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Old 20th February 2014, 17:22   #1
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Default Average Fatality-per-km has reduced in the last 50 years

Recent study by the Transportation Research Initiative at the University of Michigan looks at global driving fatalities with up-to-date World Health Organization data. Around the world, deaths in fatal car crashes are 1/6th as likely as dying from a common health problem, like heart disease.
The study also shows that deaths per miles driven have plummeted around the developed world in the five decades.

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According to the study, countries where the Fatality rate per 100,000 population is the highest are;
Nambia(45), Thailand(44), Iran(38), Sudan(36) and Swaziland(36).
Maldives features at bottom of this list, which translates to the best position to be in, with just 2 deaths per 100,000 population.

India is appearing with a score of 17 deaths per 100,000 population, which is neither Red nor Green.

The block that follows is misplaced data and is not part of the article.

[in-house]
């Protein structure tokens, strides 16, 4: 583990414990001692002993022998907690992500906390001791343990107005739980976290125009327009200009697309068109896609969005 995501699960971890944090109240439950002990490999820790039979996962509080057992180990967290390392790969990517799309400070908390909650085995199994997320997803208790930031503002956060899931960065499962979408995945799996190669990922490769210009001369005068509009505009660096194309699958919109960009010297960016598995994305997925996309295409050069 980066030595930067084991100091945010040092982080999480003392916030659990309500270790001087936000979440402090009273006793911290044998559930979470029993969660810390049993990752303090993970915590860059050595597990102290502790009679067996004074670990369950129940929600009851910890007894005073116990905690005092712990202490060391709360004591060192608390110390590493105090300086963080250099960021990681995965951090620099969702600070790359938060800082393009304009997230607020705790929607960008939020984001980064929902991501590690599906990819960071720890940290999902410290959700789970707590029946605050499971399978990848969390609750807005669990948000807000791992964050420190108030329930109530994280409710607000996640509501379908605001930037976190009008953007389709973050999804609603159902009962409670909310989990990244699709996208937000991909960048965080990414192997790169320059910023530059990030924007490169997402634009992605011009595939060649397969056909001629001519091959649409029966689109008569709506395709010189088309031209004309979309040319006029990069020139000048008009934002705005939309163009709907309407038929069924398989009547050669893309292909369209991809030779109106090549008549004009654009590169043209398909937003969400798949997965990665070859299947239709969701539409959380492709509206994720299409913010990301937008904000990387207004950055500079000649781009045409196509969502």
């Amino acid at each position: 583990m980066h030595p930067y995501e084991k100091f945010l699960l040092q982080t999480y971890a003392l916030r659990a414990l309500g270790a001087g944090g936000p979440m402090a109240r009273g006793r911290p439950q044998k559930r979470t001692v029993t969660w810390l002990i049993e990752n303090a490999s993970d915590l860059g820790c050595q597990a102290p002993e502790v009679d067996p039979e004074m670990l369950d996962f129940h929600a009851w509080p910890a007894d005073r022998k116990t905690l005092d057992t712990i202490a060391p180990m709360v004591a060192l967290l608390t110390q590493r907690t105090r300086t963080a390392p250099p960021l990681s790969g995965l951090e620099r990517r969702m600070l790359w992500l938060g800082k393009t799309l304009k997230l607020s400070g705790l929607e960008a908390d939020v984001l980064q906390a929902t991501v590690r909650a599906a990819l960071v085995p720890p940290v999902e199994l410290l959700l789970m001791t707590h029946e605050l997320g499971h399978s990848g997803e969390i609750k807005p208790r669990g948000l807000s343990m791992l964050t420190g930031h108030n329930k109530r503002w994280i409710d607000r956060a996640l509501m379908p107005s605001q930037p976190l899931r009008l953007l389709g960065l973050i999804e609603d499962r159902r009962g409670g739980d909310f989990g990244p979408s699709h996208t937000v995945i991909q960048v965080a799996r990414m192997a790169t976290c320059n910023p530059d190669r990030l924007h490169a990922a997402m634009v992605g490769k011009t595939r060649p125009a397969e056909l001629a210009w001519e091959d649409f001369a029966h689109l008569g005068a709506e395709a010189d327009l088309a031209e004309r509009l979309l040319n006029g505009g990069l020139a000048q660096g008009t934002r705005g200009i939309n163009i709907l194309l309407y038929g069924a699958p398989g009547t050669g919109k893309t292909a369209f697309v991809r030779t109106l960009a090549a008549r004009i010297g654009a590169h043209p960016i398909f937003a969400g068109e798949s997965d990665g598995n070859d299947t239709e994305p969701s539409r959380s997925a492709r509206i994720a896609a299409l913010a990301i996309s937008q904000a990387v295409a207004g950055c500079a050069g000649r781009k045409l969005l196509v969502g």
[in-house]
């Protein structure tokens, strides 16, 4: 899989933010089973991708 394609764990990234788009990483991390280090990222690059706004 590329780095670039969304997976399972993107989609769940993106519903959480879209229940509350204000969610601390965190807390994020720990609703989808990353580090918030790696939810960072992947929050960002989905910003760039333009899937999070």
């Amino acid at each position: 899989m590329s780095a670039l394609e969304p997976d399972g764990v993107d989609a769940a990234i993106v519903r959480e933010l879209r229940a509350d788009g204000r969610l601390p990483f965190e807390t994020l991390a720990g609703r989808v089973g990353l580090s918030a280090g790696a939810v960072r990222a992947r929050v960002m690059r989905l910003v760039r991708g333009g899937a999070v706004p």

Average Fatality-per-km has reduced in the last 50 years-screen-shot.png

Source: http://www.theatlantic.com/internati...rivers/283886/
Data: http://deepblue.lib.umich.edu/bitstr...731/102989.pdf
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Old 20th February 2014, 17:44   #2
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Default Re: Studies indicates that fatality-per-miles-driven have reduced in last five decade

I believe the new generation cars with more safer build and the improved roads/infrastructure are the main reasons behind this improvement.

Recently I read a news in news paper where 100 cars collapsed with each other in America. Few of the vehicles just crushed very badly. But there wasn't a single casualty. The designs of newer generation vehicles which have crumple zones and many other safety features played very crucial role that there wasn't a single casualty in that massive accident.

Awareness and strict norms about seatbelt usage and child seats are also the important factors here.
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